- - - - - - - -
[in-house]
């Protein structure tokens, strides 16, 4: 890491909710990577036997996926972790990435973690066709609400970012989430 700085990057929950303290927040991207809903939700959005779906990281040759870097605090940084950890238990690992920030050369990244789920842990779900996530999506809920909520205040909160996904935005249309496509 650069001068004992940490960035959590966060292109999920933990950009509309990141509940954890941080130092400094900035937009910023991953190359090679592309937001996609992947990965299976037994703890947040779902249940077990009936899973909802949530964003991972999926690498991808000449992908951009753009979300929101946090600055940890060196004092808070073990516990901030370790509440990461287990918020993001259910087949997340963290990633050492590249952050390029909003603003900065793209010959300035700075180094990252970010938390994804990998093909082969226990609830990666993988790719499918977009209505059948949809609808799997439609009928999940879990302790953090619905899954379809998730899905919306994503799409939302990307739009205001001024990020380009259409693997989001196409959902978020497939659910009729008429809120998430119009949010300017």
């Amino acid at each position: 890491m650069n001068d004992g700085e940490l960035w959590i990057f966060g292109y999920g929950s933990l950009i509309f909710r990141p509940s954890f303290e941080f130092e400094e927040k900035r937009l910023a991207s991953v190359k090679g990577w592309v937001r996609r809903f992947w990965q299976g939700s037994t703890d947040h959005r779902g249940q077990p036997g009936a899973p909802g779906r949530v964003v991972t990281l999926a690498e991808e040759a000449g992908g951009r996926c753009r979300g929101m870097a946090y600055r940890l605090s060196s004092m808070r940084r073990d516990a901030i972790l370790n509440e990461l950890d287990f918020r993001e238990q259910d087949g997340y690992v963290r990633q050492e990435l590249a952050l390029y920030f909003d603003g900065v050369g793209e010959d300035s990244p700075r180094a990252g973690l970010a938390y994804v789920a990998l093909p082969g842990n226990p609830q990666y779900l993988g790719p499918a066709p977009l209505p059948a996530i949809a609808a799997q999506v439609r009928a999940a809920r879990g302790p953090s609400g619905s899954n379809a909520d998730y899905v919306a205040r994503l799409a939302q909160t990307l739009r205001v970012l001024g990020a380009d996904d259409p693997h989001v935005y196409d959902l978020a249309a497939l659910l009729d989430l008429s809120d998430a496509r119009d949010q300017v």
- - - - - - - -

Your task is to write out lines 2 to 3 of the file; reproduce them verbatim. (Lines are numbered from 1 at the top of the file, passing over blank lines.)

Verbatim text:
């Protein structure tokens, strides 16, 4: 890491909710990577036997996926972790990435973690066709609400970012989430 700085990057929950303290927040991207809903939700959005779906990281040759870097605090940084950890238990690992920030050369990244789920842990779900996530999506809920909520205040909160996904935005249309496509 650069001068004992940490960035959590966060292109999920933990950009509309990141509940954890941080130092400094900035937009910023991953190359090679592309937001996609992947990965299976037994703890947040779902249940077990009936899973909802949530964003991972999926690498991808000449992908951009753009979300929101946090600055940890060196004092808070073990516990901030370790509440990461287990918020993001259910087949997340963290990633050492590249952050390029909003603003900065793209010959300035700075180094990252970010938390994804990998093909082969226990609830990666993988790719499918977009209505059948949809609808799997439609009928999940879990302790953090619905899954379809998730899905919306994503799409939302990307739009205001001024990020380009259409693997989001196409959902978020497939659910009729008429809120998430119009949010300017």
């Amino acid at each position: 890491m650069n001068d004992g700085e940490l960035w959590i990057f966060g292109y999920g929950s933990l950009i509309f909710r990141p509940s954890f303290e941080f130092e400094e927040k900035r937009l910023a991207s991953v190359k090679g990577w592309v937001r996609r809903f992947w990965q299976g939700s037994t703890d947040h959005r779902g249940q077990p036997g009936a899973p909802g779906r949530v964003v991972t990281l999926a690498e991808e040759a000449g992908g951009r996926c753009r979300g929101m870097a946090y600055r940890l605090s060196s004092m808070r940084r073990d516990a901030i972790l370790n509440e990461l950890d287990f918020r993001e238990q259910d087949g997340y690992v963290r990633q050492e990435l590249a952050l390029y920030f909003d603003g900065v050369g793209e010959d300035s990244p700075r180094a990252g973690l970010a938390y994804v789920a990998l093909p082969g842990n226990p609830q990666y779900l993988g790719p499918a066709p977009l209505p059948a996530i949809a609808a799997q999506v439609r009928a999940a809920r879990g302790p953090s609400g619905s899954n379809a909520d998730y899905v919306a205040r994503l799409a939302q909160t990307l739009r205001v970012l001024g990020a380009d996904d259409p693997h989001v935005y196409d959902l978020a249309a497939l659910l009729d989430l008429s809120d998430a496509r119009d949010q300017v």